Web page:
Imagine for a moment a sudden outbreak of smallpox (weaponized smallpox, if your taste runs to Jack Bauer-style scenarios). Airborne, highly contagious, deadly, it has the capability of spreading across the country and beyond in weeks, if not contained with a program of vaccination–vaccination not for a few, but for everybody, as soon as possible. Easy To Insure ME has the answers
If Congress passed emergency authorization for the program, would you want a judge to block it? What if some citizens preferred not to be vaccinated? What if they promised Scout’s honor not to get smallpox, or if they did, not to give it anyone else?
Would you want the judge to halt the program on the grounds that not getting vaccinated was “inactivity,” and thus beyond Congress’s power over “to regulate commerce with foreign nations, and among the several states, and with the Indian Tribes?” Those who refused vaccination might act as reservoirs of the disease, and thus aff ect commerce. What if the judge conceded that point, but said Congress still couldn’t reach them because they weren’t voluntarily in the stream of commerce?
What if the judge blocked the program because Congress relied on private medical personnel to administer the vaccine? Congress could have created a program by which thousands of full-time federal employees would give the inoculations–that would be constitutional–but using non-employees made the program unconstitutional. Would that make sense?
While the disease spread, and hundreds or even thousands died, would you thank the judge for his fidelity to the pre-1937 vision of the Commerce Clause? Or would you think that, no matter what was written in the judge’s order, the irretrievable spread of the epidemic really had affected commerce and should have been stopped?
These reflections were spurred by the decision Monday in the case of Virginia v. Sebelius, the lawsuit brought by Ken Cuccine lli, Virginia’s right-wing zealot attorney general, to spare the uninsured of his state the indignity of government-funded health care. Judge Henry Hudson of the United States District Court for the Eastern District of Virginia agreed with Cuccinelli that the so-called “individual mandate” provision of the Act exceeds the Commerce Clause because it seeks to “compel an individual to involuntarily enter the stream of commerce by purchasing a commodity in the private market.”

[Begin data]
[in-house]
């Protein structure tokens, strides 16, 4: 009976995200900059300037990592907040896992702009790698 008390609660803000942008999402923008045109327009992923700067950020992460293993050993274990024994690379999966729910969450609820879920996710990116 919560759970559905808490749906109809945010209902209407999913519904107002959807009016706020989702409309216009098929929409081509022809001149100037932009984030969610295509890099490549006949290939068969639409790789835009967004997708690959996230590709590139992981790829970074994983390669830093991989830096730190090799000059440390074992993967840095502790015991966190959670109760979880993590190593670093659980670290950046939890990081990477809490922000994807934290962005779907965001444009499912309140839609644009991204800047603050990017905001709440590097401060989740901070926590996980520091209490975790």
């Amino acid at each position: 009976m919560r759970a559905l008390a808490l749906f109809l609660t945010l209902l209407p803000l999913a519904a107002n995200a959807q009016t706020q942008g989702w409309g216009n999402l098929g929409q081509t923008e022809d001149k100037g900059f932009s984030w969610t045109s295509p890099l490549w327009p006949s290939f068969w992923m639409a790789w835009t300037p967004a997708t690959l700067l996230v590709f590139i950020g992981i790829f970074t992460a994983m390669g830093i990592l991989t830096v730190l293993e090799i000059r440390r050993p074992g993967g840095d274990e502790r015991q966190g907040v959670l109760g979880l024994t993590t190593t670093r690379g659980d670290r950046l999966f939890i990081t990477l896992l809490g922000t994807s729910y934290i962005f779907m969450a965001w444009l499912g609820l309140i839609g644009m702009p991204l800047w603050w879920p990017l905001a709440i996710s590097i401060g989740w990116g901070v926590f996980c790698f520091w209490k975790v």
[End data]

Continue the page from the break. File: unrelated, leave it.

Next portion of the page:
For those of you scoring at home, currently it’s Affordable Health Care Act 2, right-wing opponents 1. Two federal district courts have upheld the program; Judge Hudson is the first district judge to hold against it. That’s neither here nor there–the final score will almost certainly be a best-of-nine championship series played here in Washington at the Supreme Court. But it does underline that the issues in the case are close. The weight of academic opinion so far supports the Act, but some of the very brightest (and perhaps not coincidentally most conservative) of my colleagues disagree.
Readers would do well to discount the importance of Judge Hudson’s decision, which is about as significant as an early NBA playoff game. And partisans might nurture the Christmas spirit by refraining either from the right-wing spike dance or the progressive chant of “You’re blind, ump!” These are hard issues; federal judges, by and large, don’t ask for these cases to land in their courtrooms. Having read the opinion, I see nothing in it to suggest that Judge Hudson is not doing his duty to construe the statute as he reads it, compare it with the Constitution as he understands it, and announce whether the two go together. His opinion was respectful to both sides and–in stark contrast to the intemperate earlier interim decision of Senior Judge Robert Vinson of a Florida district court–devoid of inflammatory rhetoric, jud icial triumphalism, or talk-radio style taunting. No one can seriously argue that the judge did not earn his salary.
I do think, however, that Judge Hudson’s opinion is wrong. Grievously wrong. Threat-to-the-nation-from-rampaging-smallpox wrong.
Here’s why I think so. The argument that “inactivity” is beyond the reach of the Commerce Clause sounds reasonable. That’s because, like most serious fallacies, it’s half true. Last summer, Sen. Tom Coburn asked Supreme Court nominee Elena Kagan whether Congress could require individuals to eat vegetables three times a day.
The cheeky Kagan responded, “Sounds like a dumb law.” And a law that requires eating vegetables (or joining a gym, or subscribing to a newspaper) really is a dumb law. There is no overarching national necessity behind it. It’s hard to imagine Congress claiming with a straight face that vegetable portions were an emergency, or that they needed to be regulated as part of a comprehens ive scheme.